[Groove Korea] LOVE X STEREO – Bright, Mesmerizing, Upbeat and Dancable (2014.2.21)
LOVE X STEREO
February 21st, 2014 | Author: Sophie Boladeras
LOVE X STEREO IS
Annie Ko — Lead vocals, keyboards, synthesizers
Toby Hwang — Guitar, backing vocals, production
Sol Han — Bass, backing vocals
With her bright red hair and suspenders, Annie Ko, the lead singer of Love X Stereo, is a sight and sound to behold. Even in a barely lit venue, her clear, feminine voice is an unmistakable compliment to the band’s strong demeanor and electro-punk sound.
Ko and her two bandmates recently arrived back in Seoul after a successful overseas tour that had the group performing at a number of venues across the U.S. and Canada. Like any self-respecting rock band, they all instantly quit their jobs here as soon as they got the go-ahead on the tour, since none of their employers would wait for them.
The trio has returned to the peninsula super broke, but ecstatic about their successes in the States. Though definitely still poor, they have scored a coveted spot in the lineup for South by Southwest (SXSW), the worldís leading music industry event in Austin, Texas, coming up in March.
Love X Stereo has played hard and fast to get to where they are now. The group was known as Skrew Attack back in the ’90s, and was Korea’s very first skate rock band. Back then, Hwang did the lead vocals on top of being the bass player. Ko joined the band in 2005 when Hwang was looking for a female vocalist and Ko was looking for a band. Fortunately for us they were introduced and, with the addition of Han in 2008, the three have been playing together ever since. In 2011 they decided to change their name to Love X Stereo. The band’s sound has developed since those early days and they have come into their own as musicians. They are currently inspired by ’90s alternative, ’80s synth pop and ’70s psychedelic music.
Groove Korea: How has your sound developed and changed over the years?
Annie Ko: We still have the punk base, of course, but we decided to dig deep and figure out what we really wanted to do. Skate punk is good and always will be, but that doesnít really complete us. It’s us wanting to be something that we’re really not. So, we talked a lot, and figured out that we all love ’90s alternative. When we bought our first synthesizer, we instantly knew we could make our new sound fresh and interesting, so we developed our style from there.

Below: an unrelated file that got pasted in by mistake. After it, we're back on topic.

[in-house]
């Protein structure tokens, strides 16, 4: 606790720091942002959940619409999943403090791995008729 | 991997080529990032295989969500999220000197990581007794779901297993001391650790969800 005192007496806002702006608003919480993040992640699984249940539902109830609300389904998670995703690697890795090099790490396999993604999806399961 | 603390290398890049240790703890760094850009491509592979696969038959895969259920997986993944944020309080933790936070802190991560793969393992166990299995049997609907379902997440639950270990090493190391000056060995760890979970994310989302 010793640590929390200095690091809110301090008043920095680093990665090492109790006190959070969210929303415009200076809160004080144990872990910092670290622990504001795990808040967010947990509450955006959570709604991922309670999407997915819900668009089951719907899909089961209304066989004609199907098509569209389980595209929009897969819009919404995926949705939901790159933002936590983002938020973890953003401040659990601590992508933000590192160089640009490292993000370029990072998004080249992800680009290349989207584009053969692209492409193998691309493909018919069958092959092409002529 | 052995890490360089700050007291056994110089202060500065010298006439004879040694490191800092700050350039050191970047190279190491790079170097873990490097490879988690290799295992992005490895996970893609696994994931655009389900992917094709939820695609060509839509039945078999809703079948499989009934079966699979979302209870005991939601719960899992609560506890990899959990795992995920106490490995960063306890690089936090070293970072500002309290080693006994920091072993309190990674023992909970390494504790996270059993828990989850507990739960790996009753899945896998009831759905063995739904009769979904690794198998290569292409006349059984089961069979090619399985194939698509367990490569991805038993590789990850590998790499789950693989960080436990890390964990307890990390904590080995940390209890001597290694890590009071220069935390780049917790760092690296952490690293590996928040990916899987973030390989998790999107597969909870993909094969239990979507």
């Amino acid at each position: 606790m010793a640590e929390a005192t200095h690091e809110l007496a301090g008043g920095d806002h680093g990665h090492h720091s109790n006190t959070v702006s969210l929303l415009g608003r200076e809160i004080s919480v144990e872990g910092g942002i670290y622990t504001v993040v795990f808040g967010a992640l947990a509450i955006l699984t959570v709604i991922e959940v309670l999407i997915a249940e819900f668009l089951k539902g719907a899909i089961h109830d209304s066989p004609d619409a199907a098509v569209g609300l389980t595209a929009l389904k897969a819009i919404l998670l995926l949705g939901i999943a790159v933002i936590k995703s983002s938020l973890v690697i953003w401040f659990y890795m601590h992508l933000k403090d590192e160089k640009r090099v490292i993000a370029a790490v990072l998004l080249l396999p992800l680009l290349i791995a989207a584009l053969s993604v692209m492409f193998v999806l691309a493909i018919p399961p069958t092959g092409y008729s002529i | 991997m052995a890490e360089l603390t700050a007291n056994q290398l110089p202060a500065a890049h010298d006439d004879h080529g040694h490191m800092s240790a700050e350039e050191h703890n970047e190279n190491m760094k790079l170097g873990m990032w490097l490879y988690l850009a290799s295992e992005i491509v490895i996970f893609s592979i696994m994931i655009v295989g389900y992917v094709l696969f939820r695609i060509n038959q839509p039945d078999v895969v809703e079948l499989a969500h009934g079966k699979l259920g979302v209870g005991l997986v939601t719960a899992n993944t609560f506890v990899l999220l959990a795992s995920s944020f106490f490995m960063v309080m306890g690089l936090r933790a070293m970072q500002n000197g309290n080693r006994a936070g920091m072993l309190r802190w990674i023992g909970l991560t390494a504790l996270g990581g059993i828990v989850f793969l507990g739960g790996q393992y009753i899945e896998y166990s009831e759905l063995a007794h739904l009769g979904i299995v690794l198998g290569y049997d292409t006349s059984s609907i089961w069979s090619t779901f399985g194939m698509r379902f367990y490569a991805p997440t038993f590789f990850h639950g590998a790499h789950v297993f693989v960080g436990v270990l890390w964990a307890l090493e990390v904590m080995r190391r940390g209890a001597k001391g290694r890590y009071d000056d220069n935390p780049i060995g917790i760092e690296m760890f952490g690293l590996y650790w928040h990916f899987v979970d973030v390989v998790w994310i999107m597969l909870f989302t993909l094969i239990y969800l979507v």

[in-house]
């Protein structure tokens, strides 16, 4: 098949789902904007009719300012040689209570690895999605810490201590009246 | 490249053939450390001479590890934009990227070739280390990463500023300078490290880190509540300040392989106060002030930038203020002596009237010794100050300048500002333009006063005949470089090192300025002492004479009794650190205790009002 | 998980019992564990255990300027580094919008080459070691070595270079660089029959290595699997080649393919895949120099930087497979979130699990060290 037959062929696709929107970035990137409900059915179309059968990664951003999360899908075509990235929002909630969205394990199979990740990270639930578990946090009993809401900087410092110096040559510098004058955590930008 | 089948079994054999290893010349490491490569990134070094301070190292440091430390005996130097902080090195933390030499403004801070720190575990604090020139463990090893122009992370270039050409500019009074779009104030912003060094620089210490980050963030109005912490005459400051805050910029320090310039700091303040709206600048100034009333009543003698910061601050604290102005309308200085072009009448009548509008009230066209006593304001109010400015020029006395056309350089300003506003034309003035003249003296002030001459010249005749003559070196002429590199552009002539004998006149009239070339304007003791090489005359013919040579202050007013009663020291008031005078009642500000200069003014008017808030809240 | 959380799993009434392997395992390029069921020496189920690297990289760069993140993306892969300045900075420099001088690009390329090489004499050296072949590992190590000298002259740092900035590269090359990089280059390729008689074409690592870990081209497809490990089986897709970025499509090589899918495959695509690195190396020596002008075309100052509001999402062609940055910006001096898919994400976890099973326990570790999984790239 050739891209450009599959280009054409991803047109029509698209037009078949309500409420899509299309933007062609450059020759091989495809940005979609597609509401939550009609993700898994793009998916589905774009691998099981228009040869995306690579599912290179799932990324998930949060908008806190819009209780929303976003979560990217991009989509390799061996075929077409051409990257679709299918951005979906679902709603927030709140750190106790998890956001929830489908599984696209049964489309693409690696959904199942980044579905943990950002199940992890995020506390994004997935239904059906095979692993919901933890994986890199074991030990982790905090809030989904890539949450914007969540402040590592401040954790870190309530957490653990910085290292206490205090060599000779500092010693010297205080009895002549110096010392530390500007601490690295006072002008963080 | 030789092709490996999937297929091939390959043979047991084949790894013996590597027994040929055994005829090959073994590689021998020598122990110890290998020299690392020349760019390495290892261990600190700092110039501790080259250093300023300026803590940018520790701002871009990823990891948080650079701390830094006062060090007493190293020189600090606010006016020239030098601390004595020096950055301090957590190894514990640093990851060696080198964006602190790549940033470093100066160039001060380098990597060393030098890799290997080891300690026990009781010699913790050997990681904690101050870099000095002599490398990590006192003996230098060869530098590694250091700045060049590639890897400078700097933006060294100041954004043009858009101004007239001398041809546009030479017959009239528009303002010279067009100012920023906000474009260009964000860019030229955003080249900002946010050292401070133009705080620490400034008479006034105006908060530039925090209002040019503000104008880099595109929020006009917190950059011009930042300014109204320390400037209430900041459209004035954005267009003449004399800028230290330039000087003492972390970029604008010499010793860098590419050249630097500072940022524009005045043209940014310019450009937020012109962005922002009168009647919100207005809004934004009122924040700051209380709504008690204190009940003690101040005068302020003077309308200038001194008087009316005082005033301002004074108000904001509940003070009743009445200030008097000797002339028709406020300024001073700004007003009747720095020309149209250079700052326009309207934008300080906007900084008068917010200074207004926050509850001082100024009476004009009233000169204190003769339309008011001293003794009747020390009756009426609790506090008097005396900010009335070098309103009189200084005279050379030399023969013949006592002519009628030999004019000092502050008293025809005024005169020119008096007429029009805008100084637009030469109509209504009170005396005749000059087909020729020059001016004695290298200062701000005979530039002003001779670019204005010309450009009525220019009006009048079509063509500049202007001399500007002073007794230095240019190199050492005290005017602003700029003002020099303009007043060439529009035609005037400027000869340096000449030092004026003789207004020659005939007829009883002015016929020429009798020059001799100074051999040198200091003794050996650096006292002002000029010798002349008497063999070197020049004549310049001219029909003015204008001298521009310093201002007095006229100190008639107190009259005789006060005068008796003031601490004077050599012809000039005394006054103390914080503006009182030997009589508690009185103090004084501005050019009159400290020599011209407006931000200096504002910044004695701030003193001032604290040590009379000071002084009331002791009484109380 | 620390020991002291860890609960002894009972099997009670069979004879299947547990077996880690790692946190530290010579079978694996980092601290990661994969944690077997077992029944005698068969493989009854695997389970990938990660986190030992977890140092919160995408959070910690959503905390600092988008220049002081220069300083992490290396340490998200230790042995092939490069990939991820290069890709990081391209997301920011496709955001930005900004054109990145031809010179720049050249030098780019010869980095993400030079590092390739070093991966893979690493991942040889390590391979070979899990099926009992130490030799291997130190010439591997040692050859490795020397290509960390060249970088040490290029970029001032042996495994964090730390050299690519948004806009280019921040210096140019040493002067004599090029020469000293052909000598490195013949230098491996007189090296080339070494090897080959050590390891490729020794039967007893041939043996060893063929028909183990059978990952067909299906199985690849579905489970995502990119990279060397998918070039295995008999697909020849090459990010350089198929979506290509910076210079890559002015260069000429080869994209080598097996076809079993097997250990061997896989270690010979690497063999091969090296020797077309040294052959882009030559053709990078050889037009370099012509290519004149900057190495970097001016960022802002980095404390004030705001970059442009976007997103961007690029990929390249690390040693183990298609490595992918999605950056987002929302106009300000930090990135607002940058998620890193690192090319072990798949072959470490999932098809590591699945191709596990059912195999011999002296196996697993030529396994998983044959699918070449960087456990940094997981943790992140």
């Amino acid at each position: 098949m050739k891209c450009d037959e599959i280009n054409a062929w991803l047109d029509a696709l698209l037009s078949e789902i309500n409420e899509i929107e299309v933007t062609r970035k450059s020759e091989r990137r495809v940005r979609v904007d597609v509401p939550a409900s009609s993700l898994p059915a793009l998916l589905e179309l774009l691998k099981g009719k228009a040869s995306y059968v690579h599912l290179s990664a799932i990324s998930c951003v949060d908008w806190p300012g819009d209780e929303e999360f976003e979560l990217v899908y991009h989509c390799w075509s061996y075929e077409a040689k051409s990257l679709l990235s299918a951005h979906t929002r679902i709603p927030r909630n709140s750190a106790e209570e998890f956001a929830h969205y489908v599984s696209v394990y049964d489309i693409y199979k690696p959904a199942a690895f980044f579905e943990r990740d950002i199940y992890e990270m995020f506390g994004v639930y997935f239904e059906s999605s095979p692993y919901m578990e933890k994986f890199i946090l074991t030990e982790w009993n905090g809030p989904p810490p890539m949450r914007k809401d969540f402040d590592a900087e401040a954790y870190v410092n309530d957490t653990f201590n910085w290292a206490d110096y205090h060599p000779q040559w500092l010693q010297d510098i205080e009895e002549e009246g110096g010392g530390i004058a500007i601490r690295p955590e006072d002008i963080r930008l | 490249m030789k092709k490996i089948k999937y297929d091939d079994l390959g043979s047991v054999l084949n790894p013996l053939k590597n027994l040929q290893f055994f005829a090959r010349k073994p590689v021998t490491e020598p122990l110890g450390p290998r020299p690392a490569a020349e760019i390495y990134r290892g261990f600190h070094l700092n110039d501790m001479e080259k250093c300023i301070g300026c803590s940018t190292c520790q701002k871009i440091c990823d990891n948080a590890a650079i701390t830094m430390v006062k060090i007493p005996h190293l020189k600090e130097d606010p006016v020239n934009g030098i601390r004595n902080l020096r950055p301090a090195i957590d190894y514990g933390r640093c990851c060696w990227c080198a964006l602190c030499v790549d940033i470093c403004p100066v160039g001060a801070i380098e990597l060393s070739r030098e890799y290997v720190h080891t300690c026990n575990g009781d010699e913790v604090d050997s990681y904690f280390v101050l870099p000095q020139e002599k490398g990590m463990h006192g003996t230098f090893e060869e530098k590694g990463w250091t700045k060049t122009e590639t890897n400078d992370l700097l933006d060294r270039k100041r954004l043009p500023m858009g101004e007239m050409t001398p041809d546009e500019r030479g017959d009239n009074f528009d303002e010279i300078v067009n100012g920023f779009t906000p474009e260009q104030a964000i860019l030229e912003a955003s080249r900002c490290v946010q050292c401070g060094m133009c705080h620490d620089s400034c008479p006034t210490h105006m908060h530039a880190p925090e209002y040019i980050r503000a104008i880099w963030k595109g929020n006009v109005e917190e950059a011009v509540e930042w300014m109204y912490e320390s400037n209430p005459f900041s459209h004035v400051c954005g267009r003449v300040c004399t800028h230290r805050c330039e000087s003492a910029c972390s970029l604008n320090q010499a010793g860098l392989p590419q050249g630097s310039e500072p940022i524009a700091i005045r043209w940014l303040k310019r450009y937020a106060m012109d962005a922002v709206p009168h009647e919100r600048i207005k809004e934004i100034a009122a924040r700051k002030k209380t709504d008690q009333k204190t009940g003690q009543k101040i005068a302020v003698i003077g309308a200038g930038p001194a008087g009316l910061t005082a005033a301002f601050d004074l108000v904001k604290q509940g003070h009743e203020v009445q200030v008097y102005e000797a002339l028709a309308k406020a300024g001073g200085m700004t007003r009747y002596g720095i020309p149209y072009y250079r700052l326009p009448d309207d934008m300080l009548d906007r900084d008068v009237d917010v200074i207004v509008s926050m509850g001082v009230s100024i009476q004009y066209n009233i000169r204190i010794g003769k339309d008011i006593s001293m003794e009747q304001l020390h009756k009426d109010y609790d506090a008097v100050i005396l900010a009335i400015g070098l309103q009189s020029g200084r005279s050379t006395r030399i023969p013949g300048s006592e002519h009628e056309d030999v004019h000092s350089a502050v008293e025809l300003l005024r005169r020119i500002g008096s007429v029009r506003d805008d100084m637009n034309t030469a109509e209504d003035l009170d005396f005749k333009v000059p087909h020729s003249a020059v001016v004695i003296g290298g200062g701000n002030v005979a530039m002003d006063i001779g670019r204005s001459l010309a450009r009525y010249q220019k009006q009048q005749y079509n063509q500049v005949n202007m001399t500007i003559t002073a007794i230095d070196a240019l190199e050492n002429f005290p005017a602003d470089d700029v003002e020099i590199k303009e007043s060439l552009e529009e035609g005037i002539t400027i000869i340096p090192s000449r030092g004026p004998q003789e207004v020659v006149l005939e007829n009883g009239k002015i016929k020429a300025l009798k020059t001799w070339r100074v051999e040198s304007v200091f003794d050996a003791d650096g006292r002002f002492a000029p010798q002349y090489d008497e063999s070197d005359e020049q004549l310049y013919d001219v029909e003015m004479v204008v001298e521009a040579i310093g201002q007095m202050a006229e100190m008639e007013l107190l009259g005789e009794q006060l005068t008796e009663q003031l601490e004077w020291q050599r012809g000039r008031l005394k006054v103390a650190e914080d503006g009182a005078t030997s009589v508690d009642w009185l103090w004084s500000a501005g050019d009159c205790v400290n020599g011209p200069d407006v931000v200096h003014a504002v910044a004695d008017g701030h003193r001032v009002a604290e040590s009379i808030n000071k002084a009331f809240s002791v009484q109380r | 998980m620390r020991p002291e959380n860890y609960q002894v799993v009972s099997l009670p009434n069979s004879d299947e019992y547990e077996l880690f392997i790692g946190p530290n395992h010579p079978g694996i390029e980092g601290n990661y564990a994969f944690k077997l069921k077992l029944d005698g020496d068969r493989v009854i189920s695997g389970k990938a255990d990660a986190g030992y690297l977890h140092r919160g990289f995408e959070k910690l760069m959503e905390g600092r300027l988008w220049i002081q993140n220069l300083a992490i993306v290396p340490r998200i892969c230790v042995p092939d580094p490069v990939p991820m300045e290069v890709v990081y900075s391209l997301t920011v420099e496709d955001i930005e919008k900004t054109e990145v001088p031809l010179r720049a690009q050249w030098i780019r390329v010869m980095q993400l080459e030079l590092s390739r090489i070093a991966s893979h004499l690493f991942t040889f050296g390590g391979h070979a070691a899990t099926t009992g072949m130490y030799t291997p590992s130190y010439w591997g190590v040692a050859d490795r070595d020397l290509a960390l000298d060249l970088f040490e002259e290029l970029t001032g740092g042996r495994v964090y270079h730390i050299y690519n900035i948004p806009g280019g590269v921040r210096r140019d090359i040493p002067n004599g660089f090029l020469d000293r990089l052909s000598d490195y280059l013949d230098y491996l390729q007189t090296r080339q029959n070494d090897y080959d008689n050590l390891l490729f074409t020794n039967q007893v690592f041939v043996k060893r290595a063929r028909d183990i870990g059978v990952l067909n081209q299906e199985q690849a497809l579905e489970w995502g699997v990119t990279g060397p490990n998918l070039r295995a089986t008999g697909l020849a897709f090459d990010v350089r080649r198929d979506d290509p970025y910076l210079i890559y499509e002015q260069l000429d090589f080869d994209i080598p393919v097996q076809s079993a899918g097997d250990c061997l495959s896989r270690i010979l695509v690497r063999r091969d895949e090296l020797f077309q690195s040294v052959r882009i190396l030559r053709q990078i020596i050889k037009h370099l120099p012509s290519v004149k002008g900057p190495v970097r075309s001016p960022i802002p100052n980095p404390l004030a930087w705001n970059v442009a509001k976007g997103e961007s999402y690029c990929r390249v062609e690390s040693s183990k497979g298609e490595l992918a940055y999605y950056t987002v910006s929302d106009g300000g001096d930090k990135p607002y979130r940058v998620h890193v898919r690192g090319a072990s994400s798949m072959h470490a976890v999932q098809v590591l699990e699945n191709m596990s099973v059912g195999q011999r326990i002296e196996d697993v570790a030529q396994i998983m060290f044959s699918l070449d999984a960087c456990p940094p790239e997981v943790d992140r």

You recently returned from your first tour of the U.S. and Canada. How was your experience?
Honestly, we didn’t want to come back. It was that good!
How were you able to make the tour possible?
At first, we got invited to Cincinnati’s annual MidPoint Music Festival. Everything started from there. After that we also got invited to CMJ Music Marathon, Indie Week Canada and New York’s MEANY Fest. We decided to do a tour around those festivals.
Which was your favorite gig and why?
We really enjoyed Bar Matchless in Brooklyn, New York. The sound there was awesome, and we met a lot of great people. We also got to perform with our friends Late Cambrian. We were really impressed by the audience’s reaction at our show in Detroit, and all of us are seriously in love with Detroit. We also really enjoyed the studio live session with American Apparelís Internet radio station Viva Radio.
How did you find the American and Canadian audiences compared with those in Korea?
They were very open-minded, very free with their expressions and very active. I wish Korean audiences were more like that.
You were among the first wave of artists announced for the mammoth South by Southwest music festival in Austin, Texas, in March. Tell us about it.
We got the message when we were in NYC. It was so surreal! We are very excited for the show. Hopefully we meet more people and build up our career even further. It will be a great stepping stone for us!
What is the creative process behind your tracks?
Generally, Toby starts off with a great guitar riff, and then we write our songs together. Sol adds his own groove on the bass lines and I write the lyrics. Till now, we recorded and managed everything at our little studio, but if we had a larger budget, we would record, mix and master outside of our studio.
Do you find that non-Koreans/foreigners get into your music more than Korean people do?
Yes. We really don’t know why, but Korean audiences usually don’t know how to react at our shows. Maybe it’s because of our looks? Our English lyrics? Our sound? I don’t know. So we get a lot of those “jaw-drop” and “stand still” reactions a lot.
How have you found being an indie band in Korea?
It isn’t easy; to be in a band in Korea can be very challenging. The scene isn’t really here yet, and everything costs too much, so it’s an expensive hobby to have. But from the beginning we have been determined to make it work.
In September, you released your third EP, “Glow.” How has the response to it been?
The response has been great, especially in the U.S. where people really dug our second track “Fly Over.” Our music video for “Fly Over” will be released very soon on YouTube and Vimeo.
How does “Glow” differ from your previous EPs?
It is a more calculated sound; we wanted to show that we can produce well-made songs that have potential to be huge in the future. It is smarter than our previous work, but we didn’t have much time, so we basically made the album within a month. That was a crazy schedule; Iím never going to do that again!
Which is your personal favorite track on “Glow”? Why?
I like “Fly Over” the most. Itís made out of only two chords so it’s really easy to listen to and it’s super fun to perform on stage.
Our dream is to do only music for a living. We’re slowly getting there. Our new music video “Fly Over” will be released very soon. It’s directed by pop artist Vakki (playvakki.com), so stay tuned for that one. We are preparing another tour around SXSW. We have new songs coming out soon. 2014 will be a great year.